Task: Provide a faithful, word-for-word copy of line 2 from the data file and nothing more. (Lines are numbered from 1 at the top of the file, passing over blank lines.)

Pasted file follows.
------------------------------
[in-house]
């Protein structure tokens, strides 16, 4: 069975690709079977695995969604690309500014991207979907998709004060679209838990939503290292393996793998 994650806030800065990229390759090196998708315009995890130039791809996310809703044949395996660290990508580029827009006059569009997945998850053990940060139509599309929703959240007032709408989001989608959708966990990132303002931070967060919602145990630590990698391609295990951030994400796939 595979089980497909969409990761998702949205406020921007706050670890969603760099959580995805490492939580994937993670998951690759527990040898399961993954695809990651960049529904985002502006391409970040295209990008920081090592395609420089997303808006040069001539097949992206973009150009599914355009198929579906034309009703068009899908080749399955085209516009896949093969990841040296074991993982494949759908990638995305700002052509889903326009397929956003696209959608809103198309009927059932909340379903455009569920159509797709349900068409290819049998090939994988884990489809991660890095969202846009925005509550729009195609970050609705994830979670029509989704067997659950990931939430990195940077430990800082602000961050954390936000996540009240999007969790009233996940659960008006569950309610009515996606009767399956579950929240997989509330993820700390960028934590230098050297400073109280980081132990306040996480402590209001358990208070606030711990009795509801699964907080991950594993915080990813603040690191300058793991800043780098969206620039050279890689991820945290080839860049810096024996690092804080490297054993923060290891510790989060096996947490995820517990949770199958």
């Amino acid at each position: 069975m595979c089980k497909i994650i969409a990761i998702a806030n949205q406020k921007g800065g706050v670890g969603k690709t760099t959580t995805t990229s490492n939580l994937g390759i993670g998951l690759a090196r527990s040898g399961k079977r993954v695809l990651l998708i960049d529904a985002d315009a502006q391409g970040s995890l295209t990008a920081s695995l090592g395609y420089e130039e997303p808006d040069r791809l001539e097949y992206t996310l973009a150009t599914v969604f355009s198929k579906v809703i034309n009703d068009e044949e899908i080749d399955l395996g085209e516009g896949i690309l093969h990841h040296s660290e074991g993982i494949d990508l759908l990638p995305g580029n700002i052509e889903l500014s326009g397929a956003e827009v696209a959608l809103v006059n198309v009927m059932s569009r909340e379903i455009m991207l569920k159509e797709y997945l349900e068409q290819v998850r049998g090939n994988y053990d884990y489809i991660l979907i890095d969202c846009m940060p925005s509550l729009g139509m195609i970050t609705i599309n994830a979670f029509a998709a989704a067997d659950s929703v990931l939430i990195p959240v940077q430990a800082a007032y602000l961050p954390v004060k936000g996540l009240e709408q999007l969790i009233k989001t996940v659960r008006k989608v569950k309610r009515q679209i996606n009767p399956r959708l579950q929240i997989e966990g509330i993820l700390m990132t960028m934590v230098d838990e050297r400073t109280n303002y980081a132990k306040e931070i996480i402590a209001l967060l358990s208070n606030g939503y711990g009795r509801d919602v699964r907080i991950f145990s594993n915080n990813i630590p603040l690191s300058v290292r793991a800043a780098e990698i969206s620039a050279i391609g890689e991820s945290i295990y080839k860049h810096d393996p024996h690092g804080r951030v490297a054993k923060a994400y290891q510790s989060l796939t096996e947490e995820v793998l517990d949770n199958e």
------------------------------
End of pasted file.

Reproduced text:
């Protein structure tokens, strides 16, 4: 069975690709079977695995969604690309500014991207979907998709004060679209838990939503290292393996793998 994650806030800065990229390759090196998708315009995890130039791809996310809703044949395996660290990508580029827009006059569009997945998850053990940060139509599309929703959240007032709408989001989608959708966990990132303002931070967060919602145990630590990698391609295990951030994400796939 595979089980497909969409990761998702949205406020921007706050670890969603760099959580995805490492939580994937993670998951690759527990040898399961993954695809990651960049529904985002502006391409970040295209990008920081090592395609420089997303808006040069001539097949992206973009150009599914355009198929579906034309009703068009899908080749399955085209516009896949093969990841040296074991993982494949759908990638995305700002052509889903326009397929956003696209959608809103198309009927059932909340379903455009569920159509797709349900068409290819049998090939994988884990489809991660890095969202846009925005509550729009195609970050609705994830979670029509989704067997659950990931939430990195940077430990800082602000961050954390936000996540009240999007969790009233996940659960008006569950309610009515996606009767399956579950929240997989509330993820700390960028934590230098050297400073109280980081132990306040996480402590209001358990208070606030711990009795509801699964907080991950594993915080990813603040690191300058793991800043780098969206620039050279890689991820945290080839860049810096024996690092804080490297054993923060290891510790989060096996947490995820517990949770199958």